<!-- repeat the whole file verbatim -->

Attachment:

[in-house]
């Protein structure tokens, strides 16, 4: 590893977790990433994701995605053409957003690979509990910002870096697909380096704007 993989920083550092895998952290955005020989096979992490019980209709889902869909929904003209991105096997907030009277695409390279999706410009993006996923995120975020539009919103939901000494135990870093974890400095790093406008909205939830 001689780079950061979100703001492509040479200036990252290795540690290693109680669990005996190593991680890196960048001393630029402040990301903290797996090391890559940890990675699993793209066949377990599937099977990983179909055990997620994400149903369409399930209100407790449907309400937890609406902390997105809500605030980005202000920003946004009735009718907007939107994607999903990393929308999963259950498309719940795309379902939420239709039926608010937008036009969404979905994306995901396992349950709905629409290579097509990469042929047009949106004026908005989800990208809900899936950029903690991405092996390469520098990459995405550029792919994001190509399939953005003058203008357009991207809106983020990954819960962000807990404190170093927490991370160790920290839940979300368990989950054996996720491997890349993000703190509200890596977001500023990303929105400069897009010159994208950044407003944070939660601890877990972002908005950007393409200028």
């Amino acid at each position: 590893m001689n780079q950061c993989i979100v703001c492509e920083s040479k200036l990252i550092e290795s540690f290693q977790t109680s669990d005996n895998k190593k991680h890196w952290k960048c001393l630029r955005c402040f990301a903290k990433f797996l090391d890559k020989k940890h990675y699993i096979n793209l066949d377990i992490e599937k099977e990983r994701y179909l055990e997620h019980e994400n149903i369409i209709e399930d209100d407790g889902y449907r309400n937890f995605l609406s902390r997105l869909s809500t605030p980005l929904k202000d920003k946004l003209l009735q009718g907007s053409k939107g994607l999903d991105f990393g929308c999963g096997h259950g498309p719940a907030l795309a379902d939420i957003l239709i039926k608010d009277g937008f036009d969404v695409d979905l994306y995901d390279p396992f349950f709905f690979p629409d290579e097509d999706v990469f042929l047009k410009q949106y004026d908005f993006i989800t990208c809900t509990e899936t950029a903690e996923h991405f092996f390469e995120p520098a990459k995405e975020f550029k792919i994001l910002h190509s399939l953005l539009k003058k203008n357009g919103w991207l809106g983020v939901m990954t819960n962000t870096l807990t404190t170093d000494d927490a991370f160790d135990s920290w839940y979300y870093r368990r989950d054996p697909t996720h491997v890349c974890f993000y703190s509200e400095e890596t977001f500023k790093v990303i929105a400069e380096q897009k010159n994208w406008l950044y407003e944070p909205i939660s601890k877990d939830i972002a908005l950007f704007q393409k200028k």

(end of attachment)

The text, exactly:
[in-house]
């Protein structure tokens, strides 16, 4: 590893977790990433994701995605053409957003690979509990910002870096697909380096704007 993989920083550092895998952290955005020989096979992490019980209709889902869909929904003209991105096997907030009277695409390279999706410009993006996923995120975020539009919103939901000494135990870093974890400095790093406008909205939830 001689780079950061979100703001492509040479200036990252290795540690290693109680669990005996190593991680890196960048001393630029402040990301903290797996090391890559940890990675699993793209066949377990599937099977990983179909055990997620994400149903369409399930209100407790449907309400937890609406902390997105809500605030980005202000920003946004009735009718907007939107994607999903990393929308999963259950498309719940795309379902939420239709039926608010937008036009969404979905994306995901396992349950709905629409290579097509990469042929047009949106004026908005989800990208809900899936950029903690991405092996390469520098990459995405550029792919994001190509399939953005003058203008357009991207809106983020990954819960962000807990404190170093927490991370160790920290839940979300368990989950054996996720491997890349993000703190509200890596977001500023990303929105400069897009010159994208950044407003944070939660601890877990972002908005950007393409200028």
């Amino acid at each position: 590893m001689n780079q950061c993989i979100v703001c492509e920083s040479k200036l990252i550092e290795s540690f290693q977790t109680s669990d005996n895998k190593k991680h890196w952290k960048c001393l630029r955005c402040f990301a903290k990433f797996l090391d890559k020989k940890h990675y699993i096979n793209l066949d377990i992490e599937k099977e990983r994701y179909l055990e997620h019980e994400n149903i369409i209709e399930d209100d407790g889902y449907r309400n937890f995605l609406s902390r997105l869909s809500t605030p980005l929904k202000d920003k946004l003209l009735q009718g907007s053409k939107g994607l999903d991105f990393g929308c999963g096997h259950g498309p719940a907030l795309a379902d939420i957003l239709i039926k608010d009277g937008f036009d969404v695409d979905l994306y995901d390279p396992f349950f709905f690979p629409d290579e097509d999706v990469f042929l047009k410009q949106y004026d908005f993006i989800t990208c809900t509990e899936t950029a903690e996923h991405f092996f390469e995120p520098a990459k995405e975020f550029k792919i994001l910002h190509s399939l953005l539009k003058k203008n357009g919103w991207l809106g983020v939901m990954t819960n962000t870096l807990t404190t170093d000494d927490a991370f160790d135990s920290w839940y979300y870093r368990r989950d054996p697909t996720h491997v890349c974890f993000y703190s509200e400095e890596t977001f500023k790093v990303i929105a400069e380096q897009k010159n994208w406008l950044y407003e944070p909205i939660s601890k877990d939830i972002a908005l950007f704007q393409k200028k």